When the body recognizes a foreign intruder, then a response is sent out by the immune system to drive out pathogens. A response to promote healing around the area of damaged tissue is also sent by it.
Among the inflammatory skin disorders, seborrheic dermatitis and rosacea are two of them which generally cause lesions, itching, and redness. In this article, the main focus is on highlighting the differences between seborrheic dermatitis and rosacea.
- Seborrheic dermatitis is a common skin condition causing red, scaly patches, primarily on the scalp, while rosacea affects the face, causing redness and visible blood vessels.
- Seborrheic dermatitis results from an overgrowth of yeast on the skin, while the exact cause of rosacea remains unknown.
- Treatment for seborrheic dermatitis includes antifungal creams and medicated shampoos, while rosacea management involves topical and oral medications and lifestyle modifications.
Seborrheic Dermatitis vs Rosacea
Seborrheic dermatitis is a chronic inflammatory skin condition that can affect the scalp, face, and other parts of the body. Rosacea is a chronic inflammatory skin condition that primarily affects the face, cheeks, nose, chin, and forehead. Rosacea is more common in fair-skinned people.
Seborrheic dermatitis appears on the scalp and the body’s other parts as flaky, red, itchy, and dry skin and is common but non-contagious. Its presence does not refer that the skin is infected or unclean.
Rosacea is a skin condition that causes flushing or blushing and visible blood vessels on the face. It might also produce pus-filled and small bumps.
|Parameters of Comparison||Seborrheic Dermatitis||Rosacea|
|Interpretation||It is a skin condition mainly on the scalp that causes scaly patches and red skin.||It is a condition on the face that causes often red, small, pus-filled bumps and redness.|
|Also called||Sebborhoeic eczema||Acne rosacea|
|Medications||Antifungal and keratolytic||Doxycycline|
|Nutritional causes||Lack of vitamins like B6, A, and B12||Lack of zinc|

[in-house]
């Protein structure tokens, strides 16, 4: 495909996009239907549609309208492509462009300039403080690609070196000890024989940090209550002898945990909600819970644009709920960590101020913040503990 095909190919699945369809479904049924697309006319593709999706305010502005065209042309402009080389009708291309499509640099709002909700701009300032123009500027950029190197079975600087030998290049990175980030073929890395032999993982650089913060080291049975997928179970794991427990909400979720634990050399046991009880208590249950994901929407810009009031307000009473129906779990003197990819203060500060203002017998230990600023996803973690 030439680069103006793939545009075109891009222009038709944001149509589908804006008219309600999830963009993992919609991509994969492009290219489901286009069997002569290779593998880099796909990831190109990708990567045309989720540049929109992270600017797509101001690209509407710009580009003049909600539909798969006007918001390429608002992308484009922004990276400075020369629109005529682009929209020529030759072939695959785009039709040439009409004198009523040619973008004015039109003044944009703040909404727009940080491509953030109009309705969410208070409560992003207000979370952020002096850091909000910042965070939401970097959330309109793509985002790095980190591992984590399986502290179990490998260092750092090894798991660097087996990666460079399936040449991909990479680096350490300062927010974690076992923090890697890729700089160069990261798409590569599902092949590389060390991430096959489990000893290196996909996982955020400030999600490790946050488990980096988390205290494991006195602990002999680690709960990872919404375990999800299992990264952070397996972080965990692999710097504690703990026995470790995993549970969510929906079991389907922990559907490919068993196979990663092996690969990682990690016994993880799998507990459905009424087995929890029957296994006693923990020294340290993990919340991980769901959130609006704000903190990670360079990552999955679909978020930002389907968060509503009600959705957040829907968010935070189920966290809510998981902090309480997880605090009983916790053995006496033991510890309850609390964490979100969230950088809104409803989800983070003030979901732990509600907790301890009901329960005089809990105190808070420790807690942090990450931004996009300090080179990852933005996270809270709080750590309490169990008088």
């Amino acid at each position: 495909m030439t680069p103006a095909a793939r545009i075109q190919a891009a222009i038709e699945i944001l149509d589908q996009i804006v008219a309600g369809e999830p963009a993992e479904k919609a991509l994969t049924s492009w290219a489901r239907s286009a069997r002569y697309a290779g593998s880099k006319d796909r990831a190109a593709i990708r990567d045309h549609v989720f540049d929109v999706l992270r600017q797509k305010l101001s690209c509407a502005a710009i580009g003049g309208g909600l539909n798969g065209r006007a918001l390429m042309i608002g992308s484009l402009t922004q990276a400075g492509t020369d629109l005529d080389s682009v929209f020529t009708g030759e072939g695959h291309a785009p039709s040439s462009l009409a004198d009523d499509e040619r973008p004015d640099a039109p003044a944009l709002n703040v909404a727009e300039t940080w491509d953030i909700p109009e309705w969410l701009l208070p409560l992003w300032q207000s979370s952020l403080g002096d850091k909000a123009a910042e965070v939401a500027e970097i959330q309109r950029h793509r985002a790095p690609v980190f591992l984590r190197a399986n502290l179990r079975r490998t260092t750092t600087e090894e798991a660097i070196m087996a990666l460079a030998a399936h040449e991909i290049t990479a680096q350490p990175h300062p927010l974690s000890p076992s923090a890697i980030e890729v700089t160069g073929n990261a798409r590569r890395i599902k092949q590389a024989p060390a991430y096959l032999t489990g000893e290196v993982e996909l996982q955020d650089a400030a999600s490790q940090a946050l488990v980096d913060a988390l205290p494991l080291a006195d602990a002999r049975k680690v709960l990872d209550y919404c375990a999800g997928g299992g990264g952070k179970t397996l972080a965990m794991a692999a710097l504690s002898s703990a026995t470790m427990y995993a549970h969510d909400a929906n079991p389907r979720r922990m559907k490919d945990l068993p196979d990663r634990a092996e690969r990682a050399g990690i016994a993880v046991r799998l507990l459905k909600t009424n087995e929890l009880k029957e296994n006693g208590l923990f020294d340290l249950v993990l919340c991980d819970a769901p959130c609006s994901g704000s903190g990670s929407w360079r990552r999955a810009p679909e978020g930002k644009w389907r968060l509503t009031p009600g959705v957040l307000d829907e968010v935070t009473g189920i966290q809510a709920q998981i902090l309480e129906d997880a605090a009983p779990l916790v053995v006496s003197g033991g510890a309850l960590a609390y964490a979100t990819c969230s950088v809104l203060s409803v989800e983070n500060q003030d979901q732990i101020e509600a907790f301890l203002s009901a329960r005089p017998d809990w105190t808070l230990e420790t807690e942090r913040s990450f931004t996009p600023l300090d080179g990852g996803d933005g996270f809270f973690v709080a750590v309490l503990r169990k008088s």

|Steriods treatment||Recommended||Not recommended|
What is Seborrheic Dermatitis?
Seborrheic dermatitis is an easy-to-manage, non-contagious, and common skin condition. It is a kind of dermatitis which causes greasy scales and itchy red patches generally on the skin with yellow or white crusty or powdery flakes on the scalp.
The area can be with the most sebaceous or simply oil gland activity such as the chest, upper back, creases present at the base of the nose, navel or belly button, forehead, under the breasts, behind ears, and in the creases of legs, arms, and groin.
“Seborrheic” generally refers to the glands of the sebaceous, whereas “derm” stands for the skin. It is called pityriasis capitis or simply dandruff when it is on the scalp of an adult or teenager.
Psoriasis history in the family makes them vulnerable as well. A person living in a cold or dry region does not cause this kind of dermatitis, but it does make this worse.
What is Rosacea?
Among chronic inflammatory skin conditions, rosacea is one of them which generally affects the face. The chief symptoms of rosacea are irritated skin, pimples, and facial flushing. Other symptoms consist of easy blushing and eye problems.
Around 1-20% of the population is commonly affected by rosacea. When people have rosacea, they frequently receive the diagnosis in the wrong way, so the true incidence might be a lot higher.
Some beverages and foods can also worsen the symptoms of rosacea, like spicy foods, alcohol, dairy products, and caffeine. Compared to males, rosacea is more frequently common in females.
From person to person, the signs of rosacea can vary considerably. People with lighter skin are more common to suffer from rosacea.
Main Differences Between Seborrheic Dermatitis and Rosacea
- The body’s oily area is mainly affected by seborrheic dermatitis-like back, upper chest, and face. On the contrary, fair skin women with middle-aged are generally affected by rosacea.
- In terms of categorization, seborrheic dermatitis cannot be categorized. On the flip side, rosacea can be categorized into phymatous, erythematotelangietatic ocular, and papulopustular rosacea.
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Sandeep Bhandari holds a Bachelor of Engineering in Computers from Thapar University (2006). He has 20 years of experience in the technology field. He has a keen interest in various technical fields, including database systems, computer networks, and programming. You can read more about him on his bio page.